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The polar effect or electronic effect in chemistry is the effect exerted by a substituent on modifying electrostatic forces operating on a nearby reaction center. The main contributors to the polar effect are the inductive effect, mesomeric effect and the through-space electronic field effect.
An electron withdrawing group (EWG) draws electrons away from a reaction center. When this center is an electron rich carbanion or an alkoxide anion, the presence of the electron-withdrawing substituent has a stabilizing effect.
Examples of electron withdrawing groups are
An electron releasing group (ERG) or electron donating groups (EDGs) releases electrons into a reaction center and as such stabilizes electron deficient carbocations. An ERG can essentially promote groups into having a higher effect. These higher effects are defined as steric effects to a degree, however other effects include observations to changes in polarity, which can thus produce an entirely different molecule. This entirely different molecule is the ERG, plus whatever substituent was left behind. This is partially true but in truth the entirely different molecule is composed of parts and can be further differentiated and stabilized as separate molecules as well, although this can prove difficult for the beginner. Different steric effects can produce different molecules as well, and these essentially allow certain molecular formations to take themselves apart, and if this is done, then the ERG can be recognized as a separate molecule. This is difficult but can prove that ERGs form themselves not due to some type of separation but due to the fact that the presence of weak electronic sources, that an ERG must form. If it does not then the electron weak reaction center will fall apart, and return to its original formation, and thus the separation must occur due to the steric effect itself, and not the fact that the alcohols donate electrons, but due to the change in electrons that allows the center to remain stable without the need for the other molecules to be present (Examples).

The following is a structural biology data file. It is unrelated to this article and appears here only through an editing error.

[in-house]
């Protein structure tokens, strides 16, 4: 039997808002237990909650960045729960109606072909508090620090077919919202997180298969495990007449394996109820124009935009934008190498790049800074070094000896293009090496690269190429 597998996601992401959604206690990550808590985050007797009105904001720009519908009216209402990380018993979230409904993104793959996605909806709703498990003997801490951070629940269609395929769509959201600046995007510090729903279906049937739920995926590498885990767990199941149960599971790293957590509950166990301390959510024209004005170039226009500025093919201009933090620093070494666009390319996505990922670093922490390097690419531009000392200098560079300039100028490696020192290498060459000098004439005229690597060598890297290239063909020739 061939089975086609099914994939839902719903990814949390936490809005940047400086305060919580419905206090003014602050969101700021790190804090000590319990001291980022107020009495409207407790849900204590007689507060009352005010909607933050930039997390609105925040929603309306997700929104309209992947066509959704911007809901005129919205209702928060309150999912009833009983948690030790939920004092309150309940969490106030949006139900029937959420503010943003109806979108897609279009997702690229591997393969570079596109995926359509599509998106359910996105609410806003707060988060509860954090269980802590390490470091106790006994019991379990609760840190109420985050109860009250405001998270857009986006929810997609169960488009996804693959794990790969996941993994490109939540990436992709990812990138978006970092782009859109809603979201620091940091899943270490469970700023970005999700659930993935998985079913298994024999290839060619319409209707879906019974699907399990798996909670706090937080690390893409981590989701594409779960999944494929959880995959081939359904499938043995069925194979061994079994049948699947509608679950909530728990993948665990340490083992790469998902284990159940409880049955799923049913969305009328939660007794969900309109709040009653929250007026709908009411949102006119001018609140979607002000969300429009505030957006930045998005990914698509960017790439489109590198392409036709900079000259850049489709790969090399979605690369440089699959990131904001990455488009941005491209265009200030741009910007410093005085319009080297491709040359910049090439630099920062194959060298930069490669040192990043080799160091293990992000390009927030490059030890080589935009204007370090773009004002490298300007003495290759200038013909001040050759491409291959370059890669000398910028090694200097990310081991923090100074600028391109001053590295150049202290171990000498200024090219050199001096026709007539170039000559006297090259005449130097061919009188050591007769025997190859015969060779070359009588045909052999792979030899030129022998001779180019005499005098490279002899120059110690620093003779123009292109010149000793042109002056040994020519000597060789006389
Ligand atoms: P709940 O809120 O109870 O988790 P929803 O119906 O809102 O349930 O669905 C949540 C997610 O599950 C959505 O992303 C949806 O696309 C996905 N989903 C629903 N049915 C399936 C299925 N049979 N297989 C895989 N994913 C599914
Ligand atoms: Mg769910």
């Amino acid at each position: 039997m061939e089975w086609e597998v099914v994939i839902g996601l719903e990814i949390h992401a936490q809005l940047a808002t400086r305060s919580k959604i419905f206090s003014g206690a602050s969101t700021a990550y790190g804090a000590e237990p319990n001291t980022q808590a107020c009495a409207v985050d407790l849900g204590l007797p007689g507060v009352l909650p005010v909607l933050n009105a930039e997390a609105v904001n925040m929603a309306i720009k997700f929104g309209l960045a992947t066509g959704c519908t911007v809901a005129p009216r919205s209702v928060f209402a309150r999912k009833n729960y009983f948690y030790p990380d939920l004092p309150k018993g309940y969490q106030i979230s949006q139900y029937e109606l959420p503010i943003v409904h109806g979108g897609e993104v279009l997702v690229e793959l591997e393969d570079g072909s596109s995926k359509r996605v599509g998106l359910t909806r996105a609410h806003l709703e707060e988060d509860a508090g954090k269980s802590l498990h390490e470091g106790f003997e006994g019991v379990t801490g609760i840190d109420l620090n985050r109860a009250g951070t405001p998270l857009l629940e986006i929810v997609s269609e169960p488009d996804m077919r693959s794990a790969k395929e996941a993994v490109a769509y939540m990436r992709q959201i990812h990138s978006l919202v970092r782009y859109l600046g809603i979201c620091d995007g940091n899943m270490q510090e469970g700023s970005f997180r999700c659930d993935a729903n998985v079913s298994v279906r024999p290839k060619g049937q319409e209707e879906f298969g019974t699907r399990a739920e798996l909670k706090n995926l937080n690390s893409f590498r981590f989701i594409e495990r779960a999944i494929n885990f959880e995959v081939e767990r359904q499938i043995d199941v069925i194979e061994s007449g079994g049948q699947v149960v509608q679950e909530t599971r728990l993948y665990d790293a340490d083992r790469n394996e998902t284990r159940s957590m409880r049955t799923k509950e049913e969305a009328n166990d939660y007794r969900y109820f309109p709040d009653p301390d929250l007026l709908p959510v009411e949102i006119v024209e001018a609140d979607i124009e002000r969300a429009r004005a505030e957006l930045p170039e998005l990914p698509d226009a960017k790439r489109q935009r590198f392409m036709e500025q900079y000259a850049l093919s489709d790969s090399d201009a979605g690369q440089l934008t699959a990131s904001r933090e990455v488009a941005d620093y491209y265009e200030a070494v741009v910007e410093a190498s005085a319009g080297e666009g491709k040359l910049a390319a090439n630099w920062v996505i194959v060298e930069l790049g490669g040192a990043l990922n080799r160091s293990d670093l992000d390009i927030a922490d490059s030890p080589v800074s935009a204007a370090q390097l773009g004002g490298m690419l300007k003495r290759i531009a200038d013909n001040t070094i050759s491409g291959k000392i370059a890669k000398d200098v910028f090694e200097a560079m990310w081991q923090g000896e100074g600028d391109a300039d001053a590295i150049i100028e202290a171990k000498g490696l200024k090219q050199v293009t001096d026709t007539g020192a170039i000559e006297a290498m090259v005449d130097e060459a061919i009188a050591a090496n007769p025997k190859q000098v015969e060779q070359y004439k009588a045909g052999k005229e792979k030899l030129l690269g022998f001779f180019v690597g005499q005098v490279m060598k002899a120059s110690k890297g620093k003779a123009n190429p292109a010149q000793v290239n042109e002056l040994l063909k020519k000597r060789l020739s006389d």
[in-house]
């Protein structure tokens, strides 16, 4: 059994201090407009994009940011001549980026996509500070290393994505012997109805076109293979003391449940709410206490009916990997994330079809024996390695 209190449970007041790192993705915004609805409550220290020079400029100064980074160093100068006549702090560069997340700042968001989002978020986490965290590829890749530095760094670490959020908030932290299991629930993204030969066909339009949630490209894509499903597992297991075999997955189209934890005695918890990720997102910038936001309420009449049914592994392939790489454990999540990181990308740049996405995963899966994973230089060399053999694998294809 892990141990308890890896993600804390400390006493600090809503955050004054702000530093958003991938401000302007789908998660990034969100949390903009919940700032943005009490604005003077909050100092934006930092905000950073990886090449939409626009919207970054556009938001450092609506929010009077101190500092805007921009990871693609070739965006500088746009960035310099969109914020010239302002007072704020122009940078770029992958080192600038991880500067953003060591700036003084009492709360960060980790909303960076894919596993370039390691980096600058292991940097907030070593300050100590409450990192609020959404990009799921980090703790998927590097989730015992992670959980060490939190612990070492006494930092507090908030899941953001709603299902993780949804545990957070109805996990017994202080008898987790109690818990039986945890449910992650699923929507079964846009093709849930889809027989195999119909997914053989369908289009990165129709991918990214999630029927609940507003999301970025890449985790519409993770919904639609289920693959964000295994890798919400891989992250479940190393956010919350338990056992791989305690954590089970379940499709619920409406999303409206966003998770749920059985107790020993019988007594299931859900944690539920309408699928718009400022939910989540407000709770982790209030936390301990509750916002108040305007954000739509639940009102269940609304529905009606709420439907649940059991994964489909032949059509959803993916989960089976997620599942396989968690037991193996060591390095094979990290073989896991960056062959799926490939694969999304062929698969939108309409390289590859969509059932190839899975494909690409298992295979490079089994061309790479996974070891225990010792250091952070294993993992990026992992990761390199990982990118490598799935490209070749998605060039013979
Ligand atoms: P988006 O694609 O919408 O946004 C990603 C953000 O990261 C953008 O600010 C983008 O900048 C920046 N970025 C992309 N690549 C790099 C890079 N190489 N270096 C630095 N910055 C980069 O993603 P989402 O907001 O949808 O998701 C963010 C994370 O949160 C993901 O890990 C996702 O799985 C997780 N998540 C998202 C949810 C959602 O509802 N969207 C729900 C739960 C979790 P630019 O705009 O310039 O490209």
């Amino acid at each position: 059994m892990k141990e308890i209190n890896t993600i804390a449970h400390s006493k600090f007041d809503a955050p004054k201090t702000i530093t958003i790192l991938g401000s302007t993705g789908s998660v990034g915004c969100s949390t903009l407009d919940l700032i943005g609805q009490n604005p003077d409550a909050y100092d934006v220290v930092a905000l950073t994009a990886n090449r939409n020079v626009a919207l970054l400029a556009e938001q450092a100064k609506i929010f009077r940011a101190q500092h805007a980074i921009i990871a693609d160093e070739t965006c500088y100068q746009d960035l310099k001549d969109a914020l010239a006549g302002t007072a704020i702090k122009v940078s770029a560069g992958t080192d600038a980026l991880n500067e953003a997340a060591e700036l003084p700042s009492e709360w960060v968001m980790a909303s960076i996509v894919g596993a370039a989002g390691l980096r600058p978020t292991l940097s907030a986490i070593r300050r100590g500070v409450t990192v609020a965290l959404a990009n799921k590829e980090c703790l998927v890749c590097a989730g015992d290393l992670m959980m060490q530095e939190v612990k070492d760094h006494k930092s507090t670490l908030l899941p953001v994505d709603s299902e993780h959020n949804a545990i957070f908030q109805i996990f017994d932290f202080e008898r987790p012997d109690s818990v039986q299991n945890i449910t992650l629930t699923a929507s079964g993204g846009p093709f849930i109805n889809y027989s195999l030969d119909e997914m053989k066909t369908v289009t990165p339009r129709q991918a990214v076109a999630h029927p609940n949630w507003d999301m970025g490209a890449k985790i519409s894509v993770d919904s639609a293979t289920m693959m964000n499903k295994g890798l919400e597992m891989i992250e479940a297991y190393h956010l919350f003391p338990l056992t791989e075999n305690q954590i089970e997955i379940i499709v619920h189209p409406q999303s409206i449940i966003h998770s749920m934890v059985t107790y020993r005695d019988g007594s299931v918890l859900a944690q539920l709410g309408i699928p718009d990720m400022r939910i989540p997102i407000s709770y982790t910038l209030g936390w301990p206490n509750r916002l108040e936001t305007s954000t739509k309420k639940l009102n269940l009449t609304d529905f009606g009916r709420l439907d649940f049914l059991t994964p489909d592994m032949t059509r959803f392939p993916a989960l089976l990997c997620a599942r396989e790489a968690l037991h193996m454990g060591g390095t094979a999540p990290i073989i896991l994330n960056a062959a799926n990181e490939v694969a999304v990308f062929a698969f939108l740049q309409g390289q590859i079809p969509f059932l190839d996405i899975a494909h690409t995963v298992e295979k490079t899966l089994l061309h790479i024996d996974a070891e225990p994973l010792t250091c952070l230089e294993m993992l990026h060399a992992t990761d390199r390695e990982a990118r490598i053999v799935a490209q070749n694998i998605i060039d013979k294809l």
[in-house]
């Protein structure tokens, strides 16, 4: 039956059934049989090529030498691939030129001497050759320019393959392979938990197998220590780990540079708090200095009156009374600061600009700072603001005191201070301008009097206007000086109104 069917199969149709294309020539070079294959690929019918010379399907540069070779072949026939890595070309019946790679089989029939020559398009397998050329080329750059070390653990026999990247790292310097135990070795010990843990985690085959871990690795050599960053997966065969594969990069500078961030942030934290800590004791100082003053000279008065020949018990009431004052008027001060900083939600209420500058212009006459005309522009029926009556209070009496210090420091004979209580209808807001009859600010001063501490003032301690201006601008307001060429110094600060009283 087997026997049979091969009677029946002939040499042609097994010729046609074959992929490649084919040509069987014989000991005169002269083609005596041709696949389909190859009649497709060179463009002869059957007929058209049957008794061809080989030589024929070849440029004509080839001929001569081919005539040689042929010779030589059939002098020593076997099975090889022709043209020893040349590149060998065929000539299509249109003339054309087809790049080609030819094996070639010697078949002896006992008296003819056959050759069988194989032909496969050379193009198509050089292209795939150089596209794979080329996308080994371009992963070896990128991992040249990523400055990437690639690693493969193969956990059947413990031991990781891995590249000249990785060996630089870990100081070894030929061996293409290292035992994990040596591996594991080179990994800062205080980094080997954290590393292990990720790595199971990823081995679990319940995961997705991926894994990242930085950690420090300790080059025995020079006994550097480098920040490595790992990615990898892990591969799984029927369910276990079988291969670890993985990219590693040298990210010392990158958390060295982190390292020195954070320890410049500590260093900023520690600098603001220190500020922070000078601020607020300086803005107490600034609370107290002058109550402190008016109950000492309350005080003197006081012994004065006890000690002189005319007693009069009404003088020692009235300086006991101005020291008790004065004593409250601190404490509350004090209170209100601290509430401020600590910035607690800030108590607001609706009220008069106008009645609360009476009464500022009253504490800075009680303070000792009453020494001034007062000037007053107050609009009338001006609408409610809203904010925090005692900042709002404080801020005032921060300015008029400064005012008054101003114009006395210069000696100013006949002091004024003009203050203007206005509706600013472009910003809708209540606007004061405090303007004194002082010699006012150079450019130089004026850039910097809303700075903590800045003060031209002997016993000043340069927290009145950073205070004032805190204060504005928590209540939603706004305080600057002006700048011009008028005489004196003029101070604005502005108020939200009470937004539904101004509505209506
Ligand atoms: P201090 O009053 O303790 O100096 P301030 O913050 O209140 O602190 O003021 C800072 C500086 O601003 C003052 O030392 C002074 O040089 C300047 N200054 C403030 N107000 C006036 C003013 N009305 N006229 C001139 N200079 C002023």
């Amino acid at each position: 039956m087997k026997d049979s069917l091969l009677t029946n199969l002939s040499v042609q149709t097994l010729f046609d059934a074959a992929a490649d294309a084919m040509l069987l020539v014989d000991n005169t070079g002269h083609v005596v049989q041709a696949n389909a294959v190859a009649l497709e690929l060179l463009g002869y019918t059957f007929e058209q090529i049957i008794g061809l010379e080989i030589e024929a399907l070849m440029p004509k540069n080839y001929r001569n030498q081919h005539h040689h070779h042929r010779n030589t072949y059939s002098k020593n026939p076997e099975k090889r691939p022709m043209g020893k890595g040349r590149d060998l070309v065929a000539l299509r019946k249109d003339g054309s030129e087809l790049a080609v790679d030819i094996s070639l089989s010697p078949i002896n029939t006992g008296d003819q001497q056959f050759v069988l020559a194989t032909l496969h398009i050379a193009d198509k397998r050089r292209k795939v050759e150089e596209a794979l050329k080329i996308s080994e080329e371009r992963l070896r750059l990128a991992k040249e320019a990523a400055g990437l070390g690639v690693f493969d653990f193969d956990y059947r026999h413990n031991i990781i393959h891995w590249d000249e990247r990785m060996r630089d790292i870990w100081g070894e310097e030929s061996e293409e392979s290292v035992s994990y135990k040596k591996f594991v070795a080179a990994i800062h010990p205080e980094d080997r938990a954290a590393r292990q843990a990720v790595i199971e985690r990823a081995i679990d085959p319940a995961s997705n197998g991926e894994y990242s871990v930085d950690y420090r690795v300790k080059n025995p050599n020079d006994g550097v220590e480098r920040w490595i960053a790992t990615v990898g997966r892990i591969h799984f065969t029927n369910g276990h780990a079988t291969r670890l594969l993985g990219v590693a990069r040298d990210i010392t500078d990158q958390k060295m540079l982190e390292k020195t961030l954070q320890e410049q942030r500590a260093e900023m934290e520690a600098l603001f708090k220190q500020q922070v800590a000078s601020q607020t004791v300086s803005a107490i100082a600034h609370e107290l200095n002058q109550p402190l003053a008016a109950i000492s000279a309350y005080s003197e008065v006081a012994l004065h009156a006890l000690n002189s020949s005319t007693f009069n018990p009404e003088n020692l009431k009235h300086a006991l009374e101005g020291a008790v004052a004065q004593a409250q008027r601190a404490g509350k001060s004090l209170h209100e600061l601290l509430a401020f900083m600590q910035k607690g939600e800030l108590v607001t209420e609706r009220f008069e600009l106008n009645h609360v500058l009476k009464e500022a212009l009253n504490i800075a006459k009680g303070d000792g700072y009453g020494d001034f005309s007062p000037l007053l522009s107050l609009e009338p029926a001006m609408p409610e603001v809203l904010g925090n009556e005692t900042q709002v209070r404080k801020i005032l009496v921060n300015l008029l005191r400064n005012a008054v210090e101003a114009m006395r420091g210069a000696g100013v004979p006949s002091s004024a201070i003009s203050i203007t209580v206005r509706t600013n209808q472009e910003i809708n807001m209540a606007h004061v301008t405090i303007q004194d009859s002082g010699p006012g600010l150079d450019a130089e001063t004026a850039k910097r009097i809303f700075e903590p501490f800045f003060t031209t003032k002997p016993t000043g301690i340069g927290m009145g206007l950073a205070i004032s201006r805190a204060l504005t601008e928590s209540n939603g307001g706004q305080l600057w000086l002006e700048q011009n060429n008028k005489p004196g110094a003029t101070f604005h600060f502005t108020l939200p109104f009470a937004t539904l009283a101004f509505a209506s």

Examples of electron releasing groups are
The total substituent effect is the combination of the polar effect and the combined steric effects.
In electrophilic aromatic substitution and nucleophilic aromatic substitution substituents are divided into activating groups and deactivating groups where the direction of activation or deactivation is also taken into account.